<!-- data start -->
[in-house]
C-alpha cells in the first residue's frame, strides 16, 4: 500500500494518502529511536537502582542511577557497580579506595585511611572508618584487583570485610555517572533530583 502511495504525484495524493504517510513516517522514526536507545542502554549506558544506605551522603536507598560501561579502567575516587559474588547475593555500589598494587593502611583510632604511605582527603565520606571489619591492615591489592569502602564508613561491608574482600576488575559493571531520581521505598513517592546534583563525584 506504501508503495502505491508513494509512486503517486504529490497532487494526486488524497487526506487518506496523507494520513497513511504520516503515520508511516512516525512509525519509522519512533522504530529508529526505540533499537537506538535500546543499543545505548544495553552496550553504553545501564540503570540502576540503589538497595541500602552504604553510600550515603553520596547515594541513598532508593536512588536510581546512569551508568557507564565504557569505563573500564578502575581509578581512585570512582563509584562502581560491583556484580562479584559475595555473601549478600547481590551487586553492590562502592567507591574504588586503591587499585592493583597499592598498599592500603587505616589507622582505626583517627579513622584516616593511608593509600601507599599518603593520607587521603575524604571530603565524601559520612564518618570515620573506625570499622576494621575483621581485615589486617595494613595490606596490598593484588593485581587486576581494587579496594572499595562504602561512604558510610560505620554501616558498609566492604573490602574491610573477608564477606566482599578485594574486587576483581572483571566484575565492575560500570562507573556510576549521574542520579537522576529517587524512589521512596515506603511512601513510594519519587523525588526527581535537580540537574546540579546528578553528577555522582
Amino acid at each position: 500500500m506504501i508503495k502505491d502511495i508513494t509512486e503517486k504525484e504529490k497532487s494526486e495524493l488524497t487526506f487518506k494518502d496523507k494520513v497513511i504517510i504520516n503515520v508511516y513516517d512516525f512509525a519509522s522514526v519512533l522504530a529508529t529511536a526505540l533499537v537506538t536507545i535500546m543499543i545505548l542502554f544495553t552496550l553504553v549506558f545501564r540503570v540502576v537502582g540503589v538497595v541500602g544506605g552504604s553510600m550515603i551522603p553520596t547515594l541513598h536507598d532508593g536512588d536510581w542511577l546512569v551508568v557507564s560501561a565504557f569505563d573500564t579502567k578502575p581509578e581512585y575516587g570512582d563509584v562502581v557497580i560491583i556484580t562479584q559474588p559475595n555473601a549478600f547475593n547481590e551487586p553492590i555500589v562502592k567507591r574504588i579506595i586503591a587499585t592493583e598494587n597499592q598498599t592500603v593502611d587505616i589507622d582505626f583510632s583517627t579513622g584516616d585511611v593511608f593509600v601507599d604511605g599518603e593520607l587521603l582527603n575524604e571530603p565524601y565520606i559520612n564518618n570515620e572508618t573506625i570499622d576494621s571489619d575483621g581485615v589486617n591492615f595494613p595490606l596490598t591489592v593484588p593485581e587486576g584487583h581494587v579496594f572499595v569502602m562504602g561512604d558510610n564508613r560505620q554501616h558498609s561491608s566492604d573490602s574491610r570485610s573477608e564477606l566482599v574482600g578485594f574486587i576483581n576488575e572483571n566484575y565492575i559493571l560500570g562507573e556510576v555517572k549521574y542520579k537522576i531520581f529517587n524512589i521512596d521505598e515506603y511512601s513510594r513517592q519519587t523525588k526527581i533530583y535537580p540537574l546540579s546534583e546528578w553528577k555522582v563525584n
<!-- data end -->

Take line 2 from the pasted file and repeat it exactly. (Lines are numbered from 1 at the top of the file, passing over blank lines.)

C-alpha cells in the first residue's frame, strides 16, 4: 500500500494518502529511536537502582542511577557497580579506595585511611572508618584487583570485610555517572533530583 502511495504525484495524493504517510513516517522514526536507545542502554549506558544506605551522603536507598560501561579502567575516587559474588547475593555500589598494587593502611583510632604511605582527603565520606571489619591492615591489592569502602564508613561491608574482600576488575559493571531520581521505598513517592546534583563525584 506504501508503495502505491508513494509512486503517486504529490497532487494526486488524497487526506487518506496523507494520513497513511504520516503515520508511516512516525512509525519509522519512533522504530529508529526505540533499537537506538535500546543499543545505548544495553552496550553504553545501564540503570540502576540503589538497595541500602552504604553510600550515603553520596547515594541513598532508593536512588536510581546512569551508568557507564565504557569505563573500564578502575581509578581512585570512582563509584562502581560491583556484580562479584559475595555473601549478600547481590551487586553492590562502592567507591574504588586503591587499585592493583597499592598498599592500603587505616589507622582505626583517627579513622584516616593511608593509600601507599599518603593520607587521603575524604571530603565524601559520612564518618570515620573506625570499622576494621575483621581485615589486617595494613595490606596490598593484588593485581587486576581494587579496594572499595562504602561512604558510610560505620554501616558498609566492604573490602574491610573477608564477606566482599578485594574486587576483581572483571566484575565492575560500570562507573556510576549521574542520579537522576529517587524512589521512596515506603511512601513510594519519587523525588526527581535537580540537574546540579546528578553528577555522582